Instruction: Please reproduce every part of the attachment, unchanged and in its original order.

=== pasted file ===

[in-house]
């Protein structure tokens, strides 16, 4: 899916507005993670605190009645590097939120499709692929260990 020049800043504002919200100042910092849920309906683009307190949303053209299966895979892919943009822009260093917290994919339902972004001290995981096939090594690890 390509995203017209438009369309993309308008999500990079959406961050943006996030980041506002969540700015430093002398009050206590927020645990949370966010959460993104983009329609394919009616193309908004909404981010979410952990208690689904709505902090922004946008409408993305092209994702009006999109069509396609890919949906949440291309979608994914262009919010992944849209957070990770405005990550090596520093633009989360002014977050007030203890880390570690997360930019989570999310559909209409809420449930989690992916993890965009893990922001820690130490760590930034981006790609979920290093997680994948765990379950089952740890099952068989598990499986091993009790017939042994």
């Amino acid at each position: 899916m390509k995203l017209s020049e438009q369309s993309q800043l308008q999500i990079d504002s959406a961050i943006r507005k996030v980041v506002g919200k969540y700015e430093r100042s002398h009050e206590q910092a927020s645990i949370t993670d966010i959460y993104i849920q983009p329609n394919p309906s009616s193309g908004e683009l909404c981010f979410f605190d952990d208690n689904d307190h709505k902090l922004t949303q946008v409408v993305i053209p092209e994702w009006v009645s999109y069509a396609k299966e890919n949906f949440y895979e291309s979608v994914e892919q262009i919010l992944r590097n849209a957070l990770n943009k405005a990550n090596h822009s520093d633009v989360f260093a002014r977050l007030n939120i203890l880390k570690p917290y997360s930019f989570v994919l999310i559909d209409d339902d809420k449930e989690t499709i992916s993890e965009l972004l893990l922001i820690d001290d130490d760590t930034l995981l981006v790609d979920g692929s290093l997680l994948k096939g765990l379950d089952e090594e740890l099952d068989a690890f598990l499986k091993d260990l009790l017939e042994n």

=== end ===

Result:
[in-house]
């Protein structure tokens, strides 16, 4: 899916507005993670605190009645590097939120499709692929260990 020049800043504002919200100042910092849920309906683009307190949303053209299966895979892919943009822009260093917290994919339902972004001290995981096939090594690890 390509995203017209438009369309993309308008999500990079959406961050943006996030980041506002969540700015430093002398009050206590927020645990949370966010959460993104983009329609394919009616193309908004909404981010979410952990208690689904709505902090922004946008409408993305092209994702009006999109069509396609890919949906949440291309979608994914262009919010992944849209957070990770405005990550090596520093633009989360002014977050007030203890880390570690997360930019989570999310559909209409809420449930989690992916993890965009893990922001820690130490760590930034981006790609979920290093997680994948765990379950089952740890099952068989598990499986091993009790017939042994």
């Amino acid at each position: 899916m390509k995203l017209s020049e438009q369309s993309q800043l308008q999500i990079d504002s959406a961050i943006r507005k996030v980041v506002g919200k969540y700015e430093r100042s002398h009050e206590q910092a927020s645990i949370t993670d966010i959460y993104i849920q983009p329609n394919p309906s009616s193309g908004e683009l909404c981010f979410f605190d952990d208690n689904d307190h709505k902090l922004t949303q946008v409408v993305i053209p092209e994702w009006v009645s999109y069509a396609k299966e890919n949906f949440y895979e291309s979608v994914e892919q262009i919010l992944r590097n849209a957070l990770n943009k405005a990550n090596h822009s520093d633009v989360f260093a002014r977050l007030n939120i203890l880390k570690p917290y997360s930019f989570v994919l999310i559909d209409d339902d809420k449930e989690t499709i992916s993890e965009l972004l893990l922001i820690d001290d130490d760590t930034l995981l981006v790609d979920g692929s290093l997680l994948k096939g765990l379950d089952e090594e740890l099952d068989a690890f598990l499986k091993d260990l009790l017939e042994n």